And their torches are still burning.

Even as I grieve, I put my hand into that fire

(it does not burn me; I am fire too),

and I rise.

I rise.

We rise.

And shine.

Keep burning.


(adapted from this tweet string; dedicated to the spirit of Carrie Fisher. 🖕🏼 )

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If I’ve been more than usually quiet this last month and a half it’s because I’ve been preoccupied moving to Oregon. Turns out there’s even more to it than renting a large truck, packing up your life’s belongings and driving for twelve hours. There’s insurance and licensing and you find out how much stuff you truly need. Like blinds. Bike stands. Waste baskets. Spare sheets. A vet.

But I seem to be nearing the end of the turbulent times of change. Routine is creeping in again, even if that routine is necessarily different from my previous one. In the space it has lent me I’ve been writing, both fiction and letters, and hanging pictures. I have a studio now, and it is assembled to the point that I might begin working in it soon. Which is good, because we are already behind schedule on Perihelion 2017, and we have another ten titles to publish next year.

Which reminds me, I really must apply for that Business Permit.

Bend is a funny sort of city, which is probably why I like it so much. It was until quite recently not a city at all, and there is a tension here between all the people who want it to stay small, yet at the same time really want to be here and are proud of the place they live in. There are a lot of transplanted Californians, which gives the atmosphere a kind of comfortable familiarity. At the same time, these are largely Californians who have self-selected as the kind of person who is compatible with the Oregonian spirit, which appears to be slower, more relaxed, and less inclined to dance in the streets when it rains. There are many other out of state immigrants, but the common thread I find is that most of us came here from places that were not right for us, and, having found Bend, understand just how lucky we are to be here.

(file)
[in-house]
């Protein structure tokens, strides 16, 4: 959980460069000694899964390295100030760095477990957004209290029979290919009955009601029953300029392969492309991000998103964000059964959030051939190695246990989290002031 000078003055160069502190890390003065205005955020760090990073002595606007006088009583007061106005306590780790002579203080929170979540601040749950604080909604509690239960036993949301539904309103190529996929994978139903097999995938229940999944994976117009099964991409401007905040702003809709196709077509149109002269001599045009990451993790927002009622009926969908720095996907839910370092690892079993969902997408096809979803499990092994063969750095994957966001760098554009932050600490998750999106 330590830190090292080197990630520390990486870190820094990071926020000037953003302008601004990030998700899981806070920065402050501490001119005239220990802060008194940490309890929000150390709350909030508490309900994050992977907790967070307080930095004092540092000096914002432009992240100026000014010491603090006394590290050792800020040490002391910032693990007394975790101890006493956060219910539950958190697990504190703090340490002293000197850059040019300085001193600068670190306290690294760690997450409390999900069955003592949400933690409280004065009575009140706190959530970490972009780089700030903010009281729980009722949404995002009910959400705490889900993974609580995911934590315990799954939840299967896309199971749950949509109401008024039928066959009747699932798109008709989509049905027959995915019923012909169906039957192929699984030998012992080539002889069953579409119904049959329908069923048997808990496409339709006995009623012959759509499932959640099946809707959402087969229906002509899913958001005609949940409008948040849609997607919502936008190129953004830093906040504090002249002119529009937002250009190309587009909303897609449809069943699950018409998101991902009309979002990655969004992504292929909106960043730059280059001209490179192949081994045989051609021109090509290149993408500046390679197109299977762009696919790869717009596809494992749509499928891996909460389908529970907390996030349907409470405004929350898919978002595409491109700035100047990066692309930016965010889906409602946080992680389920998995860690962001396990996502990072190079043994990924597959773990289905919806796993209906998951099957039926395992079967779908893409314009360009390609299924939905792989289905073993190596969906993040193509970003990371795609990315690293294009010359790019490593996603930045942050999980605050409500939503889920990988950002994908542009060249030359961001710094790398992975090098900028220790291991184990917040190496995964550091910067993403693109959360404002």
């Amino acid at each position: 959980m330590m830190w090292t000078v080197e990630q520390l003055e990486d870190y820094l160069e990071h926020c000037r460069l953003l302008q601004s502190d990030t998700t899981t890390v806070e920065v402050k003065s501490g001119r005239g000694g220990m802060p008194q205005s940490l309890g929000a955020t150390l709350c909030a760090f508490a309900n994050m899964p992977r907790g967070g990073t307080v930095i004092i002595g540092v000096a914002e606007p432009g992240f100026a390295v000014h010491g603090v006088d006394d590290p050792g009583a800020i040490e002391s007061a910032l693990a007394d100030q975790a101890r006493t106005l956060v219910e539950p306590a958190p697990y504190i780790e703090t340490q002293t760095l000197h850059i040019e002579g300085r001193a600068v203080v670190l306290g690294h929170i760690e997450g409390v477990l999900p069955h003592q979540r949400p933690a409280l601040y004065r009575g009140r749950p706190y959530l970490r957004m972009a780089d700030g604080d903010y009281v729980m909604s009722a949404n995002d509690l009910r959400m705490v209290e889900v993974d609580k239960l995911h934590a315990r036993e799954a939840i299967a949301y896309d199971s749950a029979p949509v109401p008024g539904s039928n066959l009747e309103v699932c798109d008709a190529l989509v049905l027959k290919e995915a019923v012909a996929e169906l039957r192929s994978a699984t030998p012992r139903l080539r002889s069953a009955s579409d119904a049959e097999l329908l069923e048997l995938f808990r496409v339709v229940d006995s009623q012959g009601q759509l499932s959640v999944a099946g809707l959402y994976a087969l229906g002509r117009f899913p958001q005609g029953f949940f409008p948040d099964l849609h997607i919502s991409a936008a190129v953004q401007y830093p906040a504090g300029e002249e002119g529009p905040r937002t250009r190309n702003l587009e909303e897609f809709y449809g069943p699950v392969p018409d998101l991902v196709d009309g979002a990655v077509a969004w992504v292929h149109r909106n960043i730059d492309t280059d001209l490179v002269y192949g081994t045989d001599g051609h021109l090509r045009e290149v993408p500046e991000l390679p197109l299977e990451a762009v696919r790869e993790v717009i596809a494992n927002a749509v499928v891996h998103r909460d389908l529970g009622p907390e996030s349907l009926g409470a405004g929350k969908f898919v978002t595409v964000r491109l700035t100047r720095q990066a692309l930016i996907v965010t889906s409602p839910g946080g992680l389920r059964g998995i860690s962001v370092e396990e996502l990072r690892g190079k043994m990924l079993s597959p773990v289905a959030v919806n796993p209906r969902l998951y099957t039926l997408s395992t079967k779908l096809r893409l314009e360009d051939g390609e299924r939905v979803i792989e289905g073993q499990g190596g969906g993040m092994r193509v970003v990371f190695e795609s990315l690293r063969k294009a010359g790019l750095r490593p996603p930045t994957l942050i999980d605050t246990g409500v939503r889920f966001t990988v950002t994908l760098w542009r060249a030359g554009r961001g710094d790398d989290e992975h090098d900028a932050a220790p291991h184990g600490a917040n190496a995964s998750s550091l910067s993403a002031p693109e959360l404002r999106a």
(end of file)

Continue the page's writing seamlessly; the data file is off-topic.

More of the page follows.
For myself I find I am not only a Californian in Bend, I am a writer in Oregon. I feel myself developing a new (if still not complete) understanding of Ursula K. Le Guin. I think it has something to do with the volcanos and the high desert.

So far I think the thing I like best about it is that, within walking distance of my house, there is a yoga studio, at least two bike shops, a frozen yogurt café and a hardware store, plus more coffee shops and restaurants than there was in the entirety of my old hometown.

Instead of being thirty minutes away by car, the vet is five minutes. I can ride my bike to the farmer’s market. I can also ride my bike to the dirt trails which lead up into and across the Cascades. The place is riddled with off-leash dog parks. The place is riddled with dogs, period.

Many people have asked in perplexity, “Why Bend?” when they heard about the move. But these have uniformly been people who either didn’t know me very well, or didn’t know Bend, or both. Everyone who knows me, who has visited the city, has looked at the quirky cafés, the bike shops, the dogs, the artwork rampant in the roundabouts, and nodded sagely.

“Of course,” they say. “This is your city.”

It’s not, of course. (I only just got here.) But somehow, though I never visited before 2013, I have managed to grow up into the sort of person who lives here.

And now I do.